Olympic Swimmers React to Chinese Doping Scandal: ‘Ban Them All and Never Compete Again’

Olympians from around the world reacted to the stunning news Friday night that 23 Chinese swimmers were cleared by the World Anti-Doping Agency (WADA) despite testing positive for a banned substance about seven months before the Tokyo Olympics in 2021.

Chinese doping authorities claimed trimetazidine (TMZ) was ingested unwittingly, but they reportedly provided no explanation for how traces of the drug appeared in the kitchen of a hotel where the swimmers had stayed. Ultimately, however, WADA concluded that it could not disprove China’s version of events.

Three-time British Olympic champion Adam Peaty questioned why there was never any information released about the situation at the time.

“Who really benefits from the lack of transparency and secrecy?” Peaty asked on X, the platform formerly known as Twitter. “What happened to strict liability? Whether someone benefits or not, surely at this scale it prove it’s systematic? So disappointing from WADA.”

Peaty is gearing up for a 100-meter breaststroke battle at the Paris Olympic this summer with reigning world champion Qin Haiyang, who was among those named as having tested positive for TMZ in 2021.

Peaty’s British teammate, James Guy, also expressed his frustration on social media.

“Wow. Ban them all and never compete again,” Guy wrote on X. “Give Slam his gold medal now.”

“Slam” is a nickname for Duncan Scott, who won a silver medal in the 200 IM (1:55.28) behind China’s Wang Shun (1:55.00) in Tokyo. Wang was another star Chinese swimmer named as having tested positive in a joint investigation by the New York Times and German TV station ARD along with 200 butterfly gold medalist Zhang Yufei.

Australian breaststroker Zac Stubblety-Cook, who lost his 200 breast world record to Qin last year, took a more measured approach to the potential scandal.

“That’s up to WADA and that whole system,” Stubblety-Cook said. “I’m an athlete and I just have to trust the system.”

WADA defended its handling of the case, claiming it had no basis to challenge China’s explanation of environmental contamination. But the U.S. Anti-Doping Agency (USADA) still isn’t satisfied with WADA’s explanation.

“When you blow away their rhetoric, the facts remain as have been reported: WADA failed to provisionally suspend the athletes, disqualify results, and publicly disclose the positives,” USADA CEO Travis Tygart said. “These are egregious failures, even if you buy their story that this was contamination and a potent drug ‘magically appeared’ in a kitchen and led to 23 positive tests of elite Chinese swimmers.”

USA Swimming also chimed in on Saturday, saying that it is “extremely disappointed to hear the allegations reported, and looks forward to swift action and resolution.” On Friday, American swimmers were told that the Chinese women’s 800 free relay was facing the stripping of their gold medals due to a doping violation by at least one member of the relay. WADA later denied that China’s 800 free relay was being disqualified.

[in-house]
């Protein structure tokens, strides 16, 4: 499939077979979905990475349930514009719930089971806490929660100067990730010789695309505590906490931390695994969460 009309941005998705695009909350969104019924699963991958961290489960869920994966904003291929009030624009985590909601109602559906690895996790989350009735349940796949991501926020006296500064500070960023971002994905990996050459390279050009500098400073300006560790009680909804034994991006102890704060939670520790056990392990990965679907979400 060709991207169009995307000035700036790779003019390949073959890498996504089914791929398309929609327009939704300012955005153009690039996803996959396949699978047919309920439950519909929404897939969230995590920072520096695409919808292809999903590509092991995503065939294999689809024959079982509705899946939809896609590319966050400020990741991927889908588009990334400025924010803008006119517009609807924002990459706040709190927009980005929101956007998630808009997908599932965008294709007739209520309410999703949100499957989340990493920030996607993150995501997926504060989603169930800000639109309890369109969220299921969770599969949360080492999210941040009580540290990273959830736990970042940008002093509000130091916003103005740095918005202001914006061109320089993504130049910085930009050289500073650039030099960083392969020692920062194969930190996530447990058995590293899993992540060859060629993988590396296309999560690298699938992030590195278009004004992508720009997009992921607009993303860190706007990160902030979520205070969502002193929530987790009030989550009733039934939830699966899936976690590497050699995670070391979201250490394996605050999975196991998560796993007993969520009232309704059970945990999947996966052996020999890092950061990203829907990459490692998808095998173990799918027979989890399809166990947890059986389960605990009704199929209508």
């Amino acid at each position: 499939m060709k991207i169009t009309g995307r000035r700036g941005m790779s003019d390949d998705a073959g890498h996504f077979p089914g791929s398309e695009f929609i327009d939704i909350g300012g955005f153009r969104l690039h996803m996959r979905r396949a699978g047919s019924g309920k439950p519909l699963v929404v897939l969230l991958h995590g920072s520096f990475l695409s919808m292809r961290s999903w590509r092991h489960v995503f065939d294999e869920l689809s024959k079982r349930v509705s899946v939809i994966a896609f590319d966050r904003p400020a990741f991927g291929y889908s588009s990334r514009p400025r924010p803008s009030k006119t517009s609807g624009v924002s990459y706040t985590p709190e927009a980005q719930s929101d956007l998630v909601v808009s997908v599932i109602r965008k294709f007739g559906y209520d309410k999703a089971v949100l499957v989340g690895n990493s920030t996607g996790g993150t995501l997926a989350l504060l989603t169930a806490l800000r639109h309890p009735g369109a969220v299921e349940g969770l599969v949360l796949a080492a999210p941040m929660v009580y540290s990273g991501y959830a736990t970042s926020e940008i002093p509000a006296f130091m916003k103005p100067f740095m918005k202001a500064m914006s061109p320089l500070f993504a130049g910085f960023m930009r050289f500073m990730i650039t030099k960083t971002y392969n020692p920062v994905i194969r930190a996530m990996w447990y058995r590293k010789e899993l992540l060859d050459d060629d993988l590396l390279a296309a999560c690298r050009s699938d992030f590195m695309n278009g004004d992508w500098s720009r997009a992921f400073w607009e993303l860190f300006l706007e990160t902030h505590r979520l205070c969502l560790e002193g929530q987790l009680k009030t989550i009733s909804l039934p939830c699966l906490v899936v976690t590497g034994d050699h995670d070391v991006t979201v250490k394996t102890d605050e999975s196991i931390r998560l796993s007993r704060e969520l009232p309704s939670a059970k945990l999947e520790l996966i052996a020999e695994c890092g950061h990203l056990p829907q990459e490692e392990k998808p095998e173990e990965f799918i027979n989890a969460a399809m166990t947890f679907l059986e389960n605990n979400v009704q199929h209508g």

Allison Schmitt, who led off the U.S. women’s 800 free relay that took silver behind China, shared her thoughts on her Instagram story.

“It saddens me that the Olympic Games’ movement and the purity of competition is pushed aside for money and politics,” Schmitt wrote. “Not only as an Olympic medalist affected by this controversy, but also as an athlete and human being, I’m disappointed in the lack of fair play and integrity that WADA claims to uphold… I remember our team asking to be drug tested after this race. To ensure that we are all clean.”

Stanford head coach Greg Meehan, who coached the U.S. women at the Tokyo Olympics three years ago, said that everyone had concerns of systematic doping during the pandemic because of infrequent testing.

“Complete lack of transparency by WADA/Chinada and inconsistent handling of positive tests is appalling,” Meehan wrote on X. “Timing of these events coinciding with the fact that Beijing was about to host the 2022 Winter Olympic Games is no coincidence. Most elite athletes will have one Olympic cycle in their prime, two if they are lucky…they deserve better.”

Swimming Australia CEO Rob Woodhouse said “at this stage we are making our own inquiries with World Aquatics.” Swimming Canada issued its own statement on Sunday, noting that it’s in the process of seeking further information from its national and international sport partners.

“Swimming Canada is committed to clean sport and the strict enforcement of anti-doping rules to maintain a level playing field,” said Canada, which barely missed the women’s 800 free relay podium with a 4th-place finish at the Tokyo Olympics in 2021. “Doping can deprive clean athletes of hard-earned moments they deserve, such as standing on the podium and the life-changing opportunities that may follow.”